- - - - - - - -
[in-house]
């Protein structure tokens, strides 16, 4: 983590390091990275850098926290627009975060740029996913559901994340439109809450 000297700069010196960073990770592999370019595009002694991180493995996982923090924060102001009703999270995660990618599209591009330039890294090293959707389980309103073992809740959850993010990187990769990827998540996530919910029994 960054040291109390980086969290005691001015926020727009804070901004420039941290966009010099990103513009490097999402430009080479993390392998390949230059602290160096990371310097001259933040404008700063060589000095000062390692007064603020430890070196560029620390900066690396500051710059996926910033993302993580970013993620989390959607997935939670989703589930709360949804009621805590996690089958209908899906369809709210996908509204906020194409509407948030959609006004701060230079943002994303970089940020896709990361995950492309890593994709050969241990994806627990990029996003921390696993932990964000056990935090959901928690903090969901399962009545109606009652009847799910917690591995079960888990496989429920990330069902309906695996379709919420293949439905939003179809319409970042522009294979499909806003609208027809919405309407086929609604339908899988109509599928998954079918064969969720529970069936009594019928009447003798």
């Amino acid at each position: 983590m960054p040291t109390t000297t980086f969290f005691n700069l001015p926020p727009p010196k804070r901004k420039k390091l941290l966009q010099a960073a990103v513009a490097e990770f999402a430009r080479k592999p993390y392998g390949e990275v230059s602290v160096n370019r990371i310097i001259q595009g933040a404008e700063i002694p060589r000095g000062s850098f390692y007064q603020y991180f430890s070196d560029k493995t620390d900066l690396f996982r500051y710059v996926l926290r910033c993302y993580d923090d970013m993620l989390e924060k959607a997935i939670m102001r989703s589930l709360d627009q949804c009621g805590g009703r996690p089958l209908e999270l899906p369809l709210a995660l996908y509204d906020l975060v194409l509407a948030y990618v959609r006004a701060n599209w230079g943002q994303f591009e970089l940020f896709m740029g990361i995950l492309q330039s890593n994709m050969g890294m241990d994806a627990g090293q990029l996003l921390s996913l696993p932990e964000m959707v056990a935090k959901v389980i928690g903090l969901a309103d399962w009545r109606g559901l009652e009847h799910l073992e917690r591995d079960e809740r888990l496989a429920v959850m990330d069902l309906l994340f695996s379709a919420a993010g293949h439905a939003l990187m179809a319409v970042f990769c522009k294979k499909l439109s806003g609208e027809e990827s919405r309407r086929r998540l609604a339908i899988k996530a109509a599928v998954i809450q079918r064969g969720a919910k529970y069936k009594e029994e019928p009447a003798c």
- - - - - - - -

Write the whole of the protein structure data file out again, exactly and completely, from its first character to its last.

[in-house]
């Protein structure tokens, strides 16, 4: 983590390091990275850098926290627009975060740029996913559901994340439109809450 000297700069010196960073990770592999370019595009002694991180493995996982923090924060102001009703999270995660990618599209591009330039890294090293959707389980309103073992809740959850993010990187990769990827998540996530919910029994 960054040291109390980086969290005691001015926020727009804070901004420039941290966009010099990103513009490097999402430009080479993390392998390949230059602290160096990371310097001259933040404008700063060589000095000062390692007064603020430890070196560029620390900066690396500051710059996926910033993302993580970013993620989390959607997935939670989703589930709360949804009621805590996690089958209908899906369809709210996908509204906020194409509407948030959609006004701060230079943002994303970089940020896709990361995950492309890593994709050969241990994806627990990029996003921390696993932990964000056990935090959901928690903090969901399962009545109606009652009847799910917690591995079960888990496989429920990330069902309906695996379709919420293949439905939003179809319409970042522009294979499909806003609208027809919405309407086929609604339908899988109509599928998954079918064969969720529970069936009594019928009447003798």
């Amino acid at each position: 983590m960054p040291t109390t000297t980086f969290f005691n700069l001015p926020p727009p010196k804070r901004k420039k390091l941290l966009q010099a960073a990103v513009a490097e990770f999402a430009r080479k592999p993390y392998g390949e990275v230059s602290v160096n370019r990371i310097i001259q595009g933040a404008e700063i002694p060589r000095g000062s850098f390692y007064q603020y991180f430890s070196d560029k493995t620390d900066l690396f996982r500051y710059v996926l926290r910033c993302y993580d923090d970013m993620l989390e924060k959607a997935i939670m102001r989703s589930l709360d627009q949804c009621g805590g009703r996690p089958l209908e999270l899906p369809l709210a995660l996908y509204d906020l975060v194409l509407a948030y990618v959609r006004a701060n599209w230079g943002q994303f591009e970089l940020f896709m740029g990361i995950l492309q330039s890593n994709m050969g890294m241990d994806a627990g090293q990029l996003l921390s996913l696993p932990e964000m959707v056990a935090k959901v389980i928690g903090l969901a309103d399962w009545r109606g559901l009652e009847h799910l073992e917690r591995d079960e809740r888990l496989a429920v959850m990330d069902l309906l994340f695996s379709a919420a993010g293949h439905a939003l990187m179809a319409v970042f990769c522009k294979k499909l439109s806003g609208e027809e990827s919405r309407r086929r998540l609604a339908i899988k996530a109509a599928v998954i809450q079918r064969g969720a919910k529970y069936k009594e029994e019928p009447a003798c």